Mrs. Homegrown Evolution is deeply concerned about Mr. Homegrown Evolution’s midlife obsession with rare fruit trees. The California Rare Fruit Grower’s Fruit Gardner Magazine is the new Hustler around here. And now our fruit tree internet video porn needs have been satisfied. This week, the always superb Sky Full of Bacon video podcast from Chicago’s Michael Gebert serves up a tour of Oriana Kruszewski’s orchard which contains Asian pears, paw paws and black walnuts trees. Kruszewski’s knowledge, enthusiasm and perseverance is inspiring.


Sky Full of Bacon 08: Pear Shaped World from Michael Gebert on Vimeo.

Urban Livestock and Bikes!

India: chickens and bikes in a photo by Shabbir Siraj

Urban Livestock Workshop
Homegrown Evolution will be hosting an urban livestock workshop at our humble abode in Silver Lake on March 1st from 1-4pm. We’ll be talkin’ chicken, permaculturist Joan Stevens will be rapping about rabbits and Leonardo Chalupowicz will share his recent experience of becoming a “backwards” beekeeper. We’ll discuss how to integrate these animals into your backyard and how they can serve multiple purposes beyond just being pets. Suggested donation: $10 to $20. Space is limited, so please RSVP by sending an email to [email protected].

LA Bike Summit
Ride on down to LA Trade Tech College on Saturday March 7th for the LA Bike Summit. From 9 to 4 p.m. there will be a bunch of panels and lectures including a PowerPoint from Homegrown Evolution entitled, “Complete Streets: Lessons from the Past as a Blueprint for the Future.” It’s free but you should register at LAbikesummit.org. Folks who register by Monday, February 23rd (before noon PST) will get a free lunch catered by the gentleman above (just kidding, but you will get that free lunch).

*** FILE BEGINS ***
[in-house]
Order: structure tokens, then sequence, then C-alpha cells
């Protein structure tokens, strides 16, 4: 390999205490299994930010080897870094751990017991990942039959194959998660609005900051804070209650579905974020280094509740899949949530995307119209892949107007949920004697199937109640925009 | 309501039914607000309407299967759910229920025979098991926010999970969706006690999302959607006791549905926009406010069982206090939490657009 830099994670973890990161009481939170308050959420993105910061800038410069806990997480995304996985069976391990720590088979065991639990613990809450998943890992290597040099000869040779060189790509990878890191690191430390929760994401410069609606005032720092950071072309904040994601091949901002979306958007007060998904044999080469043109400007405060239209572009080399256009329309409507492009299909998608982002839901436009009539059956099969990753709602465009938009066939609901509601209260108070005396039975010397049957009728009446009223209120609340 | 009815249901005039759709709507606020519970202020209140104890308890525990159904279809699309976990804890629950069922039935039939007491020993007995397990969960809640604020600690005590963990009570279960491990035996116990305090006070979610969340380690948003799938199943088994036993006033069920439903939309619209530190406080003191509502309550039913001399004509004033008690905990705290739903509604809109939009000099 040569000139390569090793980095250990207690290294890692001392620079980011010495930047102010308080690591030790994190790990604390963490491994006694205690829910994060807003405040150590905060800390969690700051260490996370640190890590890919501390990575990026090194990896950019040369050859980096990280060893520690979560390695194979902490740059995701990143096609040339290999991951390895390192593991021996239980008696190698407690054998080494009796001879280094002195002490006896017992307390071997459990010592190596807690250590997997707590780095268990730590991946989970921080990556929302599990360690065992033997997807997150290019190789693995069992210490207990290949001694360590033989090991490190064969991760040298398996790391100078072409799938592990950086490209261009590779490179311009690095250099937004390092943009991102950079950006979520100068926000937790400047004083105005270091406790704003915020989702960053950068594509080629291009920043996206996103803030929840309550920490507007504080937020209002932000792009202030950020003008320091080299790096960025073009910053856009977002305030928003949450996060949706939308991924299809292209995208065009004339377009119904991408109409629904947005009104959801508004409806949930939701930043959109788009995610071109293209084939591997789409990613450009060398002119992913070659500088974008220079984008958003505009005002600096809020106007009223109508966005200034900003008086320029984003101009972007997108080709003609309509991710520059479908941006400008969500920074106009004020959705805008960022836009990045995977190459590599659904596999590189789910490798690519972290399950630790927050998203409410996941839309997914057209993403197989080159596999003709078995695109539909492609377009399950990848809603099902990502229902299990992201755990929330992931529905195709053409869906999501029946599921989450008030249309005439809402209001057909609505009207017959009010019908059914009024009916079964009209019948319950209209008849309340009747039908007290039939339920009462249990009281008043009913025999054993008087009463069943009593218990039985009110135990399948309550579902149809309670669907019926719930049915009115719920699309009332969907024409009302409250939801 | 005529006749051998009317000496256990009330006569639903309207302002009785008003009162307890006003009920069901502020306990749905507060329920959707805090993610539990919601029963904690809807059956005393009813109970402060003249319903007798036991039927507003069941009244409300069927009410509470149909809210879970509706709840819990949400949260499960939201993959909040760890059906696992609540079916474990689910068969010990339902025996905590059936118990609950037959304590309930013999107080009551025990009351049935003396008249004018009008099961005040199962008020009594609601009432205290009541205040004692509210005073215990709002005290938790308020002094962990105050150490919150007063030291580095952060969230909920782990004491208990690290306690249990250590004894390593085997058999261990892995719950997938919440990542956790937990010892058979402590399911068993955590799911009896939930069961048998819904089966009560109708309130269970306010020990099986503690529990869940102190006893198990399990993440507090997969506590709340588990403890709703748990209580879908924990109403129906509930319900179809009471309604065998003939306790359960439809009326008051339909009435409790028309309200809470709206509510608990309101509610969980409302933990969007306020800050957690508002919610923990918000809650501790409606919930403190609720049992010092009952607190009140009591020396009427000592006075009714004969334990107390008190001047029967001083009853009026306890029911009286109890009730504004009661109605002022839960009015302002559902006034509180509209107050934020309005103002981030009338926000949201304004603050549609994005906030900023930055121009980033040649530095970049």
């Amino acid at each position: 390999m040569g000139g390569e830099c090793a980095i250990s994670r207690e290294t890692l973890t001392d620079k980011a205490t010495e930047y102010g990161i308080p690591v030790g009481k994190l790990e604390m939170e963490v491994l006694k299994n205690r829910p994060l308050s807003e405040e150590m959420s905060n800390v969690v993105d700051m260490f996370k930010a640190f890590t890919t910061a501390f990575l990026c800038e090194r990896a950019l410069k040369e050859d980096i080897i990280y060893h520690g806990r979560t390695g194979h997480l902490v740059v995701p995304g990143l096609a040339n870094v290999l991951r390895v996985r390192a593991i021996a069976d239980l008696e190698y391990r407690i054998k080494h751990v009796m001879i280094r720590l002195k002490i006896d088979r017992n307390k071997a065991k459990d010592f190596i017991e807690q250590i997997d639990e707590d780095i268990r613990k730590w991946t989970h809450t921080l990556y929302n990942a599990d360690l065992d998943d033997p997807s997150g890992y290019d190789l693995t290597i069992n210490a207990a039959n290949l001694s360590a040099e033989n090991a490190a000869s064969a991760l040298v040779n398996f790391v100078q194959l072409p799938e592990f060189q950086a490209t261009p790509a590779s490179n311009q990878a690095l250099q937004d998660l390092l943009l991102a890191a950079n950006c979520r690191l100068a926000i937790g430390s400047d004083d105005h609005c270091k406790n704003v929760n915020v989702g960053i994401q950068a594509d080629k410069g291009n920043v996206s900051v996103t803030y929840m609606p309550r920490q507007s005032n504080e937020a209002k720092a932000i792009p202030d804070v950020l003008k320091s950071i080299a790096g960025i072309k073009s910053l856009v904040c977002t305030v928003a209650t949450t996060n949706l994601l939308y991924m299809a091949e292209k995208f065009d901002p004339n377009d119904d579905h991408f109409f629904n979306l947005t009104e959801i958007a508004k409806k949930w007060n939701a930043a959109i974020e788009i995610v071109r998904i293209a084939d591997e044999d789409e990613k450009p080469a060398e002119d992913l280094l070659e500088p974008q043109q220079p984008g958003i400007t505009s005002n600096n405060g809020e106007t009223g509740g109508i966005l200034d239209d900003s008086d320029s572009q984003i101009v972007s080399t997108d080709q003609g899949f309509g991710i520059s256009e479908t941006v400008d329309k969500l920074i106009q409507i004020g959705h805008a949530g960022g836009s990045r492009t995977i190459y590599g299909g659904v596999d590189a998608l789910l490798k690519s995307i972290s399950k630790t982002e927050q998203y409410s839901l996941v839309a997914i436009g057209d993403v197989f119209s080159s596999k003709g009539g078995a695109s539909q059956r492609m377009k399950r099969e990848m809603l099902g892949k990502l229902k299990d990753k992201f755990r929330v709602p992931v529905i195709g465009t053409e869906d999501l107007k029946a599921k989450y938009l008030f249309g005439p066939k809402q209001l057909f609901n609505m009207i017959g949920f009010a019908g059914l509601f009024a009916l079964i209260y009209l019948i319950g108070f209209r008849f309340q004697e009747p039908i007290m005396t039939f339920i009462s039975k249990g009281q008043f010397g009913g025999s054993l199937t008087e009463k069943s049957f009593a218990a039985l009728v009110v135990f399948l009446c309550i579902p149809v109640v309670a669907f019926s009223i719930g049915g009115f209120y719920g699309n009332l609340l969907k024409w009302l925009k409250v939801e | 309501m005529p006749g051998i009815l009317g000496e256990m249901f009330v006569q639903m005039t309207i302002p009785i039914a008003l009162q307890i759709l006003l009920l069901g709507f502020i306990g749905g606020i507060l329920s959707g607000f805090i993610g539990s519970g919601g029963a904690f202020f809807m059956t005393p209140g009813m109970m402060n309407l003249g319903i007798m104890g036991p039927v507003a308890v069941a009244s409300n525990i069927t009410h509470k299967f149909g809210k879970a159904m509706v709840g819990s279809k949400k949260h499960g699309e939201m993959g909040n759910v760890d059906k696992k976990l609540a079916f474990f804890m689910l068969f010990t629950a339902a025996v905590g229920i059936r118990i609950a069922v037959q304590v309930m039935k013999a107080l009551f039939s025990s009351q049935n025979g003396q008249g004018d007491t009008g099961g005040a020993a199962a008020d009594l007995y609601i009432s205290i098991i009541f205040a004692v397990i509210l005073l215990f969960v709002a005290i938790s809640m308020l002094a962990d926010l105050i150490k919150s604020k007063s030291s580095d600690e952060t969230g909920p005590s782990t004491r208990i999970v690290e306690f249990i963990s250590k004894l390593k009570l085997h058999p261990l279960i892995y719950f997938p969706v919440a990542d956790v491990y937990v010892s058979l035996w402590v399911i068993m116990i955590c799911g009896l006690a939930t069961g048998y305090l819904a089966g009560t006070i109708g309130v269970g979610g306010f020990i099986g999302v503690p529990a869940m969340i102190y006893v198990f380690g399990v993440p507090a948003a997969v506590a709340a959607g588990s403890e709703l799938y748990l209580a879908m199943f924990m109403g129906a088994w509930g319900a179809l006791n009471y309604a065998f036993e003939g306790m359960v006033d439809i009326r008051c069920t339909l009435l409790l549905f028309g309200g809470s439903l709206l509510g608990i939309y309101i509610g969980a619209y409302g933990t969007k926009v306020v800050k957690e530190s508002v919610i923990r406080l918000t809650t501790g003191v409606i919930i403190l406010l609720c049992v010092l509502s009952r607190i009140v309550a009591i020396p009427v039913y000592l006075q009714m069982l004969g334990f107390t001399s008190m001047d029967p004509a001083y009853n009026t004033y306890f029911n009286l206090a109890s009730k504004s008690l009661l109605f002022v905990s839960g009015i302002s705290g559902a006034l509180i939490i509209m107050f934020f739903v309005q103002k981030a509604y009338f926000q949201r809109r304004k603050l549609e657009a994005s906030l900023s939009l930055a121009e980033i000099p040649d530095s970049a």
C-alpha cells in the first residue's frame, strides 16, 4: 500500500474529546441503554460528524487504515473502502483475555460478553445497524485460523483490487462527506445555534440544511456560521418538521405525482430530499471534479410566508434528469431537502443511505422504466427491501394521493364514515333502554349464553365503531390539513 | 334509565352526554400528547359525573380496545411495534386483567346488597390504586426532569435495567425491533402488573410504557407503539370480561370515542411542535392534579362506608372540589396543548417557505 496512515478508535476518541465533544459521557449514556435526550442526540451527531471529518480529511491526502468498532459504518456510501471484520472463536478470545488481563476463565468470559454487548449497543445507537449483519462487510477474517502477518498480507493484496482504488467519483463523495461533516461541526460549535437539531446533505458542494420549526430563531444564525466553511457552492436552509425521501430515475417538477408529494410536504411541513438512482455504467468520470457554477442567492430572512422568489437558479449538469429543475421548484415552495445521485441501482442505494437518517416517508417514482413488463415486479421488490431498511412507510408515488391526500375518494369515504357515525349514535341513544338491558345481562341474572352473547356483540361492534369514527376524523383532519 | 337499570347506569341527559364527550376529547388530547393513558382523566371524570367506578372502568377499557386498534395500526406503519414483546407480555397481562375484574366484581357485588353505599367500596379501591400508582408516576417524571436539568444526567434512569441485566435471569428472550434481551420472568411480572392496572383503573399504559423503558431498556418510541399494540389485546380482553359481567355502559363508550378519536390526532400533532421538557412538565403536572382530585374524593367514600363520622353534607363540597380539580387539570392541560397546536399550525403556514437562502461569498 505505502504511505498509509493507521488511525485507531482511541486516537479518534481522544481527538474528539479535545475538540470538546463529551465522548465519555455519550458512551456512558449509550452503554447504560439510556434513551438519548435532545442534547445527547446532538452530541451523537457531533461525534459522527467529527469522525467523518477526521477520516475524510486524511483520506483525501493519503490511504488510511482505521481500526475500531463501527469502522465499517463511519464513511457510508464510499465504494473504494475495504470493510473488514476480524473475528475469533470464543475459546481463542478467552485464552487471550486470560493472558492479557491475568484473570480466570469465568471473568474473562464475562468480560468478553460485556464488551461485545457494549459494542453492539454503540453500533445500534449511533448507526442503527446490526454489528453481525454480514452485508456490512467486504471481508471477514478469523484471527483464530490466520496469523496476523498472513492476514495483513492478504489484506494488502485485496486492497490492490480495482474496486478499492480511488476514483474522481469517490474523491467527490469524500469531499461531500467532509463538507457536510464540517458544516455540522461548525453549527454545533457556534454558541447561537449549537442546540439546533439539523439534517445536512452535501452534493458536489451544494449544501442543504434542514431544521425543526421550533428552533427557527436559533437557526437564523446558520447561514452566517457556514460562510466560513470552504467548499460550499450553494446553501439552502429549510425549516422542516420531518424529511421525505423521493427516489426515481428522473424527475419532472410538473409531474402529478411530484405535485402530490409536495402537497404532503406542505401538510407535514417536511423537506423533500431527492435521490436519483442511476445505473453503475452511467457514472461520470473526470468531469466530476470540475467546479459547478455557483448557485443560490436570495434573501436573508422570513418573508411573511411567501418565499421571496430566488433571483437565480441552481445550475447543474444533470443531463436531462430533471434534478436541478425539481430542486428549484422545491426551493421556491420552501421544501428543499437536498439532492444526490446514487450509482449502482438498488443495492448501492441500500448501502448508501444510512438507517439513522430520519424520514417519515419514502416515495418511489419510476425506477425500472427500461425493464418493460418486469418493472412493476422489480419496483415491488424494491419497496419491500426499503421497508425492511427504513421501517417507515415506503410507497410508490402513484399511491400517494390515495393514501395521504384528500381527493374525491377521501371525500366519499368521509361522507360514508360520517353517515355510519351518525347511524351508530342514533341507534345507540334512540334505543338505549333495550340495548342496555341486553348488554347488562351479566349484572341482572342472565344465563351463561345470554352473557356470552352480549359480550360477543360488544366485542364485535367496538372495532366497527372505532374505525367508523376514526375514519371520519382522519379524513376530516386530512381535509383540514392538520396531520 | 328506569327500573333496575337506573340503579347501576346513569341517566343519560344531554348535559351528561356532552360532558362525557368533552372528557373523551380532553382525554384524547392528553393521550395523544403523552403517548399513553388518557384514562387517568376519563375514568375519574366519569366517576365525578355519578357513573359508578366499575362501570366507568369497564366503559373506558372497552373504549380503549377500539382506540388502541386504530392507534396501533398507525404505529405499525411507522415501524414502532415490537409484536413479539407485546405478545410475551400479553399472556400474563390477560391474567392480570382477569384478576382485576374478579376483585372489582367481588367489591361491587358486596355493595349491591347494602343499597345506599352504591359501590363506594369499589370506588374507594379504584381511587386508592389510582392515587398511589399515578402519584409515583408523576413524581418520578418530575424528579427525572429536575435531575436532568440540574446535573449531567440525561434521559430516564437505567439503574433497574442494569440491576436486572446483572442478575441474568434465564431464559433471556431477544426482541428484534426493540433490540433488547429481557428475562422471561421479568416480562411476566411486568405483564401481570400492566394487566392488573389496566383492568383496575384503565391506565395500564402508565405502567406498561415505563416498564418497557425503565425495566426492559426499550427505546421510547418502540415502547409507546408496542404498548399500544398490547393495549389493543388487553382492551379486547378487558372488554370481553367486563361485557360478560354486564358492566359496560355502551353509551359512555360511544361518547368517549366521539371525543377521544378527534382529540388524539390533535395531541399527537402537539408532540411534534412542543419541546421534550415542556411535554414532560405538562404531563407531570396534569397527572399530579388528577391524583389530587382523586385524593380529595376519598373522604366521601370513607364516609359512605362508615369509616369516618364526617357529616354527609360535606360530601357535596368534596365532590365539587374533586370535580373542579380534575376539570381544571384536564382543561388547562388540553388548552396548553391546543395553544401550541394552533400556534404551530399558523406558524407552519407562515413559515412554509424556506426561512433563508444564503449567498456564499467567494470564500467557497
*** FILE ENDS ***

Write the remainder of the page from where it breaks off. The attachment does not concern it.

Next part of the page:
Seeds are from Mars

You gotta be a modern day Pythagoras to parse out the moral geometry of our complex food system. Our hasty blog post on growing Dragon Carrots from Seeds of Change prompted a few comments and a phone call alerting us to ethical concerns about the seed company. Knowing the diversity of readers of this blog, we’re simply going to toss out the issues and let you all make up your own minds.

Seeds of Change began as a small New Mexico based company back in 1989, launched a series of organic convenience foods in Europe in 1996 and was purchased by Mars Incorporated, a family owned snack food company in 1997. Last year Mars partnered with Warren Buffet’s Berkshire Hathaway (check out that retro B-H website!) to buy Wrigley and create a ginormous financial candy bar. Mmmm, cashy nougats!

One of the founders of Seeds of Change, Howard-Yana Shapiro, now serves as director of plant science and external research for Mars Inc. and is vice president of agriculture at Seeds of Change. He’s the well respected author of Gardening for the Future of the Earth, and is currently at work overseeing the sequencing the Cocao genome in a joint project with the US Department of Agriculture, Mars. Inc. and IBM. As for the ultimate outcome of that project, according to the BBC, “Dr Shapiro would not be drawn on whether the research might lead to genetically modified chocolate. “

As for Seeds of Change’s parent company, an article in the Ecologist, criticizes Mars Inc for opposing EU health laws aimed at curing obesity and for failing to offer fair trade chocolate. Others say the company is a model of responsible business practices. Homegrown Evolution reader Jeremy claims that Seeds of Change, “tried to shut down the HDRA’s Heritage Seed Library,” and “registered an ancient Hopi “mandala” as their trade-mark.” I’ve been unable to dig up further information on the internets about either of these issues, so I’m asking Jeremy to leave some links in the comments.